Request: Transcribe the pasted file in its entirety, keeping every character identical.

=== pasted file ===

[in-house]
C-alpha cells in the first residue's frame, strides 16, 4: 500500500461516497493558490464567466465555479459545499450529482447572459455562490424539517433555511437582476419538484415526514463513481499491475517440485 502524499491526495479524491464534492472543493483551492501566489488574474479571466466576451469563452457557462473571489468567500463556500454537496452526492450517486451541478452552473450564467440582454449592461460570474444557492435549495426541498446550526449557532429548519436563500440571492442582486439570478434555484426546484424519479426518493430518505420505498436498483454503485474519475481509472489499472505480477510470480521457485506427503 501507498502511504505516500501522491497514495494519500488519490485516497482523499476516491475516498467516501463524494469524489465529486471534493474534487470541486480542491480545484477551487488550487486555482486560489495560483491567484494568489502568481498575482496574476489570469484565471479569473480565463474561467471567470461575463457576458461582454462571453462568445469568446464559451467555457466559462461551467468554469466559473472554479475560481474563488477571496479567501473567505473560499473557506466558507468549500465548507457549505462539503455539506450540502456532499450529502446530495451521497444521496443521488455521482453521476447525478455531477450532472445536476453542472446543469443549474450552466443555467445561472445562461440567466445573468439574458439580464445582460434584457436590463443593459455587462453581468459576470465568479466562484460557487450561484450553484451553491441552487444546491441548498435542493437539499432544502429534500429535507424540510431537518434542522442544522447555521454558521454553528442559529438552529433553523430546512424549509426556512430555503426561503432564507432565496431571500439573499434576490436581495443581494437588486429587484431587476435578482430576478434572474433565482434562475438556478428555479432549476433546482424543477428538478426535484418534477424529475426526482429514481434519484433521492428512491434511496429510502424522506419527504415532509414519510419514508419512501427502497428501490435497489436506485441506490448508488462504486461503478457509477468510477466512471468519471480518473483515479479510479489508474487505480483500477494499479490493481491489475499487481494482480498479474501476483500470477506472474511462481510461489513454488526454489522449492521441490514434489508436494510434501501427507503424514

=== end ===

[in-house]
C-alpha cells in the first residue's frame, strides 16, 4: 500500500461516497493558490464567466465555479459545499450529482447572459455562490424539517433555511437582476419538484415526514463513481499491475517440485 502524499491526495479524491464534492472543493483551492501566489488574474479571466466576451469563452457557462473571489468567500463556500454537496452526492450517486451541478452552473450564467440582454449592461460570474444557492435549495426541498446550526449557532429548519436563500440571492442582486439570478434555484426546484424519479426518493430518505420505498436498483454503485474519475481509472489499472505480477510470480521457485506427503 501507498502511504505516500501522491497514495494519500488519490485516497482523499476516491475516498467516501463524494469524489465529486471534493474534487470541486480542491480545484477551487488550487486555482486560489495560483491567484494568489502568481498575482496574476489570469484565471479569473480565463474561467471567470461575463457576458461582454462571453462568445469568446464559451467555457466559462461551467468554469466559473472554479475560481474563488477571496479567501473567505473560499473557506466558507468549500465548507457549505462539503455539506450540502456532499450529502446530495451521497444521496443521488455521482453521476447525478455531477450532472445536476453542472446543469443549474450552466443555467445561472445562461440567466445573468439574458439580464445582460434584457436590463443593459455587462453581468459576470465568479466562484460557487450561484450553484451553491441552487444546491441548498435542493437539499432544502429534500429535507424540510431537518434542522442544522447555521454558521454553528442559529438552529433553523430546512424549509426556512430555503426561503432564507432565496431571500439573499434576490436581495443581494437588486429587484431587476435578482430576478434572474433565482434562475438556478428555479432549476433546482424543477428538478426535484418534477424529475426526482429514481434519484433521492428512491434511496429510502424522506419527504415532509414519510419514508419512501427502497428501490435497489436506485441506490448508488462504486461503478457509477468510477466512471468519471480518473483515479479510479489508474487505480483500477494499479490493481491489475499487481494482480498479474501476483500470477506472474511462481510461489513454488526454489522449492521441490514434489508436494510434501501427507503424514